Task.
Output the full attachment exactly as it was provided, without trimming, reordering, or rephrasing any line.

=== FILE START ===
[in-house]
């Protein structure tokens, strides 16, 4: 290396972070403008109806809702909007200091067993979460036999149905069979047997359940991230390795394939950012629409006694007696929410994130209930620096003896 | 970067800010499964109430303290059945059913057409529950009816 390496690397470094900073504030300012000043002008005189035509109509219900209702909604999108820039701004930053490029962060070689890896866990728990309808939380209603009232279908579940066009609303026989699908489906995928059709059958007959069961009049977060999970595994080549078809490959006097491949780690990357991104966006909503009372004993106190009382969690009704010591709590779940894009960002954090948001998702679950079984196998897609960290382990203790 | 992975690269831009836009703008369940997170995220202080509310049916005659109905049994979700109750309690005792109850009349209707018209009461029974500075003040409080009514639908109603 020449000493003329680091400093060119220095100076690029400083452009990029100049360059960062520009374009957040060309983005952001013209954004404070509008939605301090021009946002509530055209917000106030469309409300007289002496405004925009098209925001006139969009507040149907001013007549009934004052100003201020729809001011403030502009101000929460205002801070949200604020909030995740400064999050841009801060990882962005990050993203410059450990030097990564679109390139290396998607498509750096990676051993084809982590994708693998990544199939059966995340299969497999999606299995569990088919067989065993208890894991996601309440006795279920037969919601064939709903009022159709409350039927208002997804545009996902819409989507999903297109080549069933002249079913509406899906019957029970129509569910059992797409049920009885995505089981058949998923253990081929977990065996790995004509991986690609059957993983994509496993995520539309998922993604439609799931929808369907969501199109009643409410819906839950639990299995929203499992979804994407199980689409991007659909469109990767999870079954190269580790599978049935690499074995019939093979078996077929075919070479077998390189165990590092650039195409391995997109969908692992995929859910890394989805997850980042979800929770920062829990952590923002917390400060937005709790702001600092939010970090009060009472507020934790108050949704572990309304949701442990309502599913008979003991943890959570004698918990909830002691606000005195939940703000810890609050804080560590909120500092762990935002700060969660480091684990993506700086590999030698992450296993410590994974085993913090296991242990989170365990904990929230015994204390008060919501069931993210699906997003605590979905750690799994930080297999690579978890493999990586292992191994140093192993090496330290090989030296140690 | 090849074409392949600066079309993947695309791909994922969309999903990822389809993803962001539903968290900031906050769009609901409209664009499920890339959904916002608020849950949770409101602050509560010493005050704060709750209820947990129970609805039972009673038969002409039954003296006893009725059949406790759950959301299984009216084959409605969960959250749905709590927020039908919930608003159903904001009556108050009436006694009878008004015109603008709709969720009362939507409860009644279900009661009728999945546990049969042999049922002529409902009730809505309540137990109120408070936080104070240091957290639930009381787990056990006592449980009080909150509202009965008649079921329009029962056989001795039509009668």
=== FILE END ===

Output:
[in-house]
């Protein structure tokens, strides 16, 4: 290396972070403008109806809702909007200091067993979460036999149905069979047997359940991230390795394939950012629409006694007696929410994130209930620096003896 | 970067800010499964109430303290059945059913057409529950009816 390496690397470094900073504030300012000043002008005189035509109509219900209702909604999108820039701004930053490029962060070689890896866990728990309808939380209603009232279908579940066009609303026989699908489906995928059709059958007959069961009049977060999970595994080549078809490959006097491949780690990357991104966006909503009372004993106190009382969690009704010591709590779940894009960002954090948001998702679950079984196998897609960290382990203790 | 992975690269831009836009703008369940997170995220202080509310049916005659109905049994979700109750309690005792109850009349209707018209009461029974500075003040409080009514639908109603 020449000493003329680091400093060119220095100076690029400083452009990029100049360059960062520009374009957040060309983005952001013209954004404070509008939605301090021009946002509530055209917000106030469309409300007289002496405004925009098209925001006139969009507040149907001013007549009934004052100003201020729809001011403030502009101000929460205002801070949200604020909030995740400064999050841009801060990882962005990050993203410059450990030097990564679109390139290396998607498509750096990676051993084809982590994708693998990544199939059966995340299969497999999606299995569990088919067989065993208890894991996601309440006795279920037969919601064939709903009022159709409350039927208002997804545009996902819409989507999903297109080549069933002249079913509406899906019957029970129509569910059992797409049920009885995505089981058949998923253990081929977990065996790995004509991986690609059957993983994509496993995520539309998922993604439609799931929808369907969501199109009643409410819906839950639990299995929203499992979804994407199980689409991007659909469109990767999870079954190269580790599978049935690499074995019939093979078996077929075919070479077998390189165990590092650039195409391995997109969908692992995929859910890394989805997850980042979800929770920062829990952590923002917390400060937005709790702001600092939010970090009060009472507020934790108050949704572990309304949701442990309502599913008979003991943890959570004698918990909830002691606000005195939940703000810890609050804080560590909120500092762990935002700060969660480091684990993506700086590999030698992450296993410590994974085993913090296991242990989170365990904990929230015994204390008060919501069931993210699906997003605590979905750690799994930080297999690579978890493999990586292992191994140093192993090496330290090989030296140690 | 090849074409392949600066079309993947695309791909994922969309999903990822389809993803962001539903968290900031906050769009609901409209664009499920890339959904916002608020849950949770409101602050509560010493005050704060709750209820947990129970609805039972009673038969002409039954003296006893009725059949406790759950959301299984009216084959409605969960959250749905709590927020039908919930608003159903904001009556108050009436006694009878008004015109603008709709969720009362939507409860009644279900009661009728999945546990049969042999049922002529409902009730809505309540137990109120408070936080104070240091957290639930009381787990056990006592449980009080909150509202009965008649079921329009029962056989001795039509009668």